What to Know About Selling Investment Property Tax

Selling Investment Property Tax

In 2020, homeowners in the United States sold 5.64 million homes.

If you want to join these millions of people and sell your home, you might be wondering how to avoid paying selling investment property tax.

Thankfully, we have the perfect guide to help you out, so keep reading to figure out how to save money!

What is Capital Gains Tax?

Capital gains tax is a tax you pay on any financial (or capital) gain that you made once you sell an asset. The difference is calculated by the amount you paid for the asset and then what you sold it for. You shouldn’t factor in any fees incurred during the purchase.

If you sell a property for more than what you paid for, you’ll have to pay a capital gains tax. If you sell it for less than that, it will be classified as a capital loss.

You should always make sure that you hire a lawyer or have a tax advisor to consult to minimize the amount of taxes you’ll have to pay.

Taxes That You’ll Incur When You Sell

In addition to capital gains taxes, you’ll also have to pay a few other taxes. You will have to pay for document stamps on the deed, a 25% depreciation tax, prorations for annual property taxes you owe, and a Medicare surtax.

In addition to the federal taxes, you’ll also have to pay local and state taxes. Some states don’t have them, like New Hampshire, Florida, Alaska, Texas, South Dakota, Nevada, Washington, and Wyoming.

Depending on your income, you may also be subject to more taxes or a higher bracket of taxing.

Take Advantage of Section 1031

One thing you can try is using Section 1031. This is a like-kind exchange, and it’s for anyone who reinvests the proceeds of your real estate investment into some new real estate.

This way, you’ll be able to defer any of the capital gains tax, you’ll pay taxes only when the exchange is made. However, a “like-kind” trade can be broadly defined in legal terms.

You don’t have to buy one condo and then get another condo. You could buy another property that will generate income with rental units, and that could count.

However, you’ll need to time this perfectly. You’ll need forty-five days from the date of the sale to make your identifying replacement property. Then you’ll have to formally close in the next 180 days.

If a tax return is due before that period, you’ll have to close it even sooner. If you miss the deadline, you’ll have to pay capital gains taxes on the sale and the original rental property.

Claim Temporary Absence

You may also be able to claim a temporary absence on your residence. This rule applies if you’re going to move out of your main residence.

You can treat the property as your main residence. You can do this for up to six years until you buy another property and then rent out the other property.

Use the Main Residence Exemption

The main residence exemption is when you turn your rental property into your own primary residence. Any investor can use this, and it gives you the ability to write off $50,000 in capital gains taxes.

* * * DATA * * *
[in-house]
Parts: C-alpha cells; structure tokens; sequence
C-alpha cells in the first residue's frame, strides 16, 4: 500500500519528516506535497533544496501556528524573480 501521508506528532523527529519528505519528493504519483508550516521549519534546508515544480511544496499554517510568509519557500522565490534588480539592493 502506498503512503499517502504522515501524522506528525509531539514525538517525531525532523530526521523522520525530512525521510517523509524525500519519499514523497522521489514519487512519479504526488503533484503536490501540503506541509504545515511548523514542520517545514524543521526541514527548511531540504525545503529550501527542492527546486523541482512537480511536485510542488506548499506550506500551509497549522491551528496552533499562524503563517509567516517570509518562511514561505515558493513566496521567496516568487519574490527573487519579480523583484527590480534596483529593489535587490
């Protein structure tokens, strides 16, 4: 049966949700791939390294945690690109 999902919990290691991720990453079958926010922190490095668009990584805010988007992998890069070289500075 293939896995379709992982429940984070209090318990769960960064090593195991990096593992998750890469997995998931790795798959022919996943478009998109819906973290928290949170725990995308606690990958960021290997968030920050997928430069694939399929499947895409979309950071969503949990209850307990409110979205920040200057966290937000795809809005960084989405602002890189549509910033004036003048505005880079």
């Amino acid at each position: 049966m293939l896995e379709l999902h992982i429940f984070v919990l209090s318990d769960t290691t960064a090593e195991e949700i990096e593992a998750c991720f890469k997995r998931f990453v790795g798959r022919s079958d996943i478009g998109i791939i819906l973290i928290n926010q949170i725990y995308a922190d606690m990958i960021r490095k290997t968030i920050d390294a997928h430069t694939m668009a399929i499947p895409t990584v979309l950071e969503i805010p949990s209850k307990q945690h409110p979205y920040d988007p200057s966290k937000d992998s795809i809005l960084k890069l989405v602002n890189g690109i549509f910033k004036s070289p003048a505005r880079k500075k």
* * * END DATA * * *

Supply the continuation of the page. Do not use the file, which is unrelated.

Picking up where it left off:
Selling a home you live in will give you fewer taxes than if you are selling a rental property.

You can use Section 121 to exclude $250,000 worth of profits from the sale if you’re single. If you’re married, that number doubles.

However, to qualify, you’ll need to live in that home for at least two years and own it for at least five. Those years don’t have to be consecutive either.

The amount of tax that is deducted will depend on how long you rented it versus how long you lived in it.

However, keep in mind that you can’t exclude a portion of the capital gain that was for the depreciation deduction. This is specific to rental properties, and this tax rate is around 25%.

Time it Right

Before you sell your home, make sure you time it correctly. Is your income going to be lower or higher the next year?

If you delay it until then, then you can lower the marginal tax rate and pay a little bit less in capital gains.

Or, if you wait until the market is hot, you could have some cash buyers buy your home.

Do Home Improvements

One way to reduce the capital gains tax when selling property is to start doing home improvement projects. You can keep the receipts for everything that you bought to do those projects.

This will include your cost basis, which is normally the cost of your home plus what you paid, plus what improvements you made.

If you have a higher cost basis, you may not have to pay as many capital gains taxes.

You can do home improvement projects like installing new windows, remodeling, expanding, putting in a driveway, installing an air conditioner, installing a fence, or fixing up your landscaping.

Learn More About Selling Investment Property Tax

These are only a few things to know about avoid selling investment property tax, but there are many more things to keep in mind.

We know that buying and selling a house can be stressful, but we’re here to help you out.

If you enjoyed this article, make sure that you explore our website to find more articles just like this one.

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